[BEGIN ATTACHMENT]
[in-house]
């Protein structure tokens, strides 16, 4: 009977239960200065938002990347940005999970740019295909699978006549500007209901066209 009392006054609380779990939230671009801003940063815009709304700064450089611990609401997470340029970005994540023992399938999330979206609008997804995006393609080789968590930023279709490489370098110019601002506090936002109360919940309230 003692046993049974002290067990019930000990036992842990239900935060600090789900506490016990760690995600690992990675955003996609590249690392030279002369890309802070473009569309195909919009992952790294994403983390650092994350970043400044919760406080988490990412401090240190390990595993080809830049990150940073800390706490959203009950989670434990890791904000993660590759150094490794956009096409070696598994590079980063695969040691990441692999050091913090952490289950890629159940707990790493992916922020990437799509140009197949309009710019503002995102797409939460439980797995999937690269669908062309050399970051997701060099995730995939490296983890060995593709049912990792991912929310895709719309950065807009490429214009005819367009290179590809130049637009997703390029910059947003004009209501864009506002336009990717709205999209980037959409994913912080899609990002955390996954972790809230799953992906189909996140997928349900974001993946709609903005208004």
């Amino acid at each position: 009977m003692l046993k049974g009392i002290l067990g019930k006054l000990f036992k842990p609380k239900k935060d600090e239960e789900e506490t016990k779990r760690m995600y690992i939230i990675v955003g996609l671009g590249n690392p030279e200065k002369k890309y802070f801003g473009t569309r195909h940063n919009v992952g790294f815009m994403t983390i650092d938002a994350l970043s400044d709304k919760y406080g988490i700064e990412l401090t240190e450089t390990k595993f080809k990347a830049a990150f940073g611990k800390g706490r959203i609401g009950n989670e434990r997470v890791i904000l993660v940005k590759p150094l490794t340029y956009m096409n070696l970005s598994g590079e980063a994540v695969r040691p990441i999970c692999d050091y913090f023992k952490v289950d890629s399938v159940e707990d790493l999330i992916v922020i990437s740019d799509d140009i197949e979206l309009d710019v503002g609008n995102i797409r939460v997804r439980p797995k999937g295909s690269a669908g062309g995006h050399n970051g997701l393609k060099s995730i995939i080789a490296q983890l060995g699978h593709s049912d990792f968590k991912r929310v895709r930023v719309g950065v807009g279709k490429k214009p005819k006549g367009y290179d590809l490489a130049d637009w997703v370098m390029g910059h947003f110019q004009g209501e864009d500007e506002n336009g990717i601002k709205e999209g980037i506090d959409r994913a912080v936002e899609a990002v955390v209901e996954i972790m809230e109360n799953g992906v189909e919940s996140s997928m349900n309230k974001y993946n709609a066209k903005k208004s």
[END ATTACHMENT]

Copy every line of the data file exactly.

[in-house]
């Protein structure tokens, strides 16, 4: 009977239960200065938002990347940005999970740019295909699978006549500007209901066209 009392006054609380779990939230671009801003940063815009709304700064450089611990609401997470340029970005994540023992399938999330979206609008997804995006393609080789968590930023279709490489370098110019601002506090936002109360919940309230 003692046993049974002290067990019930000990036992842990239900935060600090789900506490016990760690995600690992990675955003996609590249690392030279002369890309802070473009569309195909919009992952790294994403983390650092994350970043400044919760406080988490990412401090240190390990595993080809830049990150940073800390706490959203009950989670434990890791904000993660590759150094490794956009096409070696598994590079980063695969040691990441692999050091913090952490289950890629159940707990790493992916922020990437799509140009197949309009710019503002995102797409939460439980797995999937690269669908062309050399970051997701060099995730995939490296983890060995593709049912990792991912929310895709719309950065807009490429214009005819367009290179590809130049637009997703390029910059947003004009209501864009506002336009990717709205999209980037959409994913912080899609990002955390996954972790809230799953992906189909996140997928349900974001993946709609903005208004």
């Amino acid at each position: 009977m003692l046993k049974g009392i002290l067990g019930k006054l000990f036992k842990p609380k239900k935060d600090e239960e789900e506490t016990k779990r760690m995600y690992i939230i990675v955003g996609l671009g590249n690392p030279e200065k002369k890309y802070f801003g473009t569309r195909h940063n919009v992952g790294f815009m994403t983390i650092d938002a994350l970043s400044d709304k919760y406080g988490i700064e990412l401090t240190e450089t390990k595993f080809k990347a830049a990150f940073g611990k800390g706490r959203i609401g009950n989670e434990r997470v890791i904000l993660v940005k590759p150094l490794t340029y956009m096409n070696l970005s598994g590079e980063a994540v695969r040691p990441i999970c692999d050091y913090f023992k952490v289950d890629s399938v159940e707990d790493l999330i992916v922020i990437s740019d799509d140009i197949e979206l309009d710019v503002g609008n995102i797409r939460v997804r439980p797995k999937g295909s690269a669908g062309g995006h050399n970051g997701l393609k060099s995730i995939i080789a490296q983890l060995g699978h593709s049912d990792f968590k991912r929310v895709r930023v719309g950065v807009g279709k490429k214009p005819k006549g367009y290179d590809l490489a130049d637009w997703v370098m390029g910059h947003f110019q004009g209501e864009d500007e506002n336009g990717i601002k709205e999209g980037i506090d959409r994913a912080v936002e899609a990002v955390v209901e996954i972790m809230e109360n799953g992906v189909e919940s996140s997928m349900n309230k974001y993946n709609a066209k903005k208004s």